15. I also posted this comment on alex website.

    I think, not only should the designer be able to set the price (with a cap of course), but also how many times it can be bought before it expires so that only maybe 10-15 people can have a design all their own.

    Just a thought. I know that it could definitely be a way to add value to a design
    when there may only be a few people that have it.

  16. Interesting conversation, and kudos for moving to develop means to connect people and create open source dev income on a personal level.

    I’m thinking about your marketplace …the .com user who wants a more unique look and feel and is happy to pay for it (which I can totally understand, since blogging is not most people’s main gig). This has been me in the past (on Blogger). In buying a ‘look’ for my blog, I’d be wishing for at least a few built in a la carte options.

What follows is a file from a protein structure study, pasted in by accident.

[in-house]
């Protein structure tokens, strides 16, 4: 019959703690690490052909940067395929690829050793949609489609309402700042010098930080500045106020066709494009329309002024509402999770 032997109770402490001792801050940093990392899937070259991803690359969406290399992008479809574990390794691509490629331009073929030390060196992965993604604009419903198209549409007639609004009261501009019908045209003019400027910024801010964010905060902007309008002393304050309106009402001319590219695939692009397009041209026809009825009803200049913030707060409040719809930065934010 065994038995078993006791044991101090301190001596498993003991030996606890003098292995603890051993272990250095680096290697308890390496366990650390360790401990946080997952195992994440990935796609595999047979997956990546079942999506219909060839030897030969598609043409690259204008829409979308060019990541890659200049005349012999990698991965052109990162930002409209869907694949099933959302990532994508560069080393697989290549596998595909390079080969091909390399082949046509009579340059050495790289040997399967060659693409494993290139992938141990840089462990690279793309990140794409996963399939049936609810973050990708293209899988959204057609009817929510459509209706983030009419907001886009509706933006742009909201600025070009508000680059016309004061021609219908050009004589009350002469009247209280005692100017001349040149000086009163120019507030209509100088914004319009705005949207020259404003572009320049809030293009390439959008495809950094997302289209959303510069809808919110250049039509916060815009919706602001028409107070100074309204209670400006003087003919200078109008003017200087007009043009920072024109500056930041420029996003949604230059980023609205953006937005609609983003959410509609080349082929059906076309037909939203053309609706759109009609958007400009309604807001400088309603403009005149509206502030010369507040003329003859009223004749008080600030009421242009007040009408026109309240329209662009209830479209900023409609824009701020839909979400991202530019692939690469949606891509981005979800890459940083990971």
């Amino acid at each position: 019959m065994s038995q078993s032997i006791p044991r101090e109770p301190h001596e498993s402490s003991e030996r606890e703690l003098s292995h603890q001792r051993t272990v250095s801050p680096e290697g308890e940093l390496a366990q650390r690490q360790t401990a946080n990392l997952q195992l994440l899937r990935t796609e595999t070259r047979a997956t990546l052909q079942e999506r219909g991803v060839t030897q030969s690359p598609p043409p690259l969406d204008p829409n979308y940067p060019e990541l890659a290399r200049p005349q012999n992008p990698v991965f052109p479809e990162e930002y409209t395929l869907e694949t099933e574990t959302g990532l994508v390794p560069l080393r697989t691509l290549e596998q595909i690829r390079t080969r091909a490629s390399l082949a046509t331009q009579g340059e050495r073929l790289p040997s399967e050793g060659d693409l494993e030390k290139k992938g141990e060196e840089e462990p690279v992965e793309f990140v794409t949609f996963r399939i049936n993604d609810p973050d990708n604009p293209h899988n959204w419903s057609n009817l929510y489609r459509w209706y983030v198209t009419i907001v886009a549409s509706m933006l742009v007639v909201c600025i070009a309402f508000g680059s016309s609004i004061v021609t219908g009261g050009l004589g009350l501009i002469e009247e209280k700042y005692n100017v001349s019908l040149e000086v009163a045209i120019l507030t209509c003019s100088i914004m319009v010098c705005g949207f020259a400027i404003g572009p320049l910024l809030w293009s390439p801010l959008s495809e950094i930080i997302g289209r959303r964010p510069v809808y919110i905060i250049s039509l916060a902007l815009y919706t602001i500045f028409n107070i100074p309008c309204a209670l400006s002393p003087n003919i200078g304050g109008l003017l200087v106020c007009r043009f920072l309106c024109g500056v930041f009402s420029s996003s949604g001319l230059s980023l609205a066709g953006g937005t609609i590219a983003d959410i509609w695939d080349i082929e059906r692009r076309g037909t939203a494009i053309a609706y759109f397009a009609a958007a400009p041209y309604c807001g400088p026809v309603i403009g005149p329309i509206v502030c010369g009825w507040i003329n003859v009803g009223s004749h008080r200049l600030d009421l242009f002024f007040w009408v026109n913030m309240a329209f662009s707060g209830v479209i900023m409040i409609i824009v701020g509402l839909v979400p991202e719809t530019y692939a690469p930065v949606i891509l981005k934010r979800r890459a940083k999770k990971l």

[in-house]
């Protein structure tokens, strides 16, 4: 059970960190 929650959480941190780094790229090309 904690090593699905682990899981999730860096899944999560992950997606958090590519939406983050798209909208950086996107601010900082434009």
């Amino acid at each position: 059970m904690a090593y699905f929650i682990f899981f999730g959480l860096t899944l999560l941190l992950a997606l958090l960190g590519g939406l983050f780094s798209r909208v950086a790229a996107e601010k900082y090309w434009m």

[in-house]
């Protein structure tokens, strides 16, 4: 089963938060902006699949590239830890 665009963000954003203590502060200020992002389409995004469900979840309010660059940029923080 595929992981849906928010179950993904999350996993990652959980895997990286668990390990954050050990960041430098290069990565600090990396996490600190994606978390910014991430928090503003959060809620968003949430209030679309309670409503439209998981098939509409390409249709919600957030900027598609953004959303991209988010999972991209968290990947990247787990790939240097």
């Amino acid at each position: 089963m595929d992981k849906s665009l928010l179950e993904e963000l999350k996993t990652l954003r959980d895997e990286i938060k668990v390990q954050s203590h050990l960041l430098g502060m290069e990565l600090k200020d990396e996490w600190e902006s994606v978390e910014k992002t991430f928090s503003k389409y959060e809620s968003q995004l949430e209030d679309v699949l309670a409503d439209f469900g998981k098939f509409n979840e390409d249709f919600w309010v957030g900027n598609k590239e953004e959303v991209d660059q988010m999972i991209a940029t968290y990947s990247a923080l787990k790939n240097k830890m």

I’d wish to be able to choose from a menu of layouts, a menu of color schemes, and a (small) menu of customizations such as my own header image.

    for example… pick a layout and basic functionality for $30-$50, select a premium color scheme for another $15, choose from a selection of decor/image items for a further amount, or submit my own pic (based on size parameters) for incorporation into my chosen theme for a customization charge.

    I’m totally thinking out loud here and throwing it into the hopper, from the point of view of having been exactly the advanced but non-tech blogger that is your market.

    Perhaps there could be a menu of ‘set’ themes, and a menu of ‘customizable’ themes. As you’ve posted, there’s a wide range of what people would pay, so I’m considering what that range represents.

  17. “Should we base our CSS-only themes on Kubrick or Sandbox?”

    You can base it on the HTML of any of the free themes currently available on Whichever you’re most comfortable with is fine, I think most people would suggest Sandbox 1.0 is the best base though.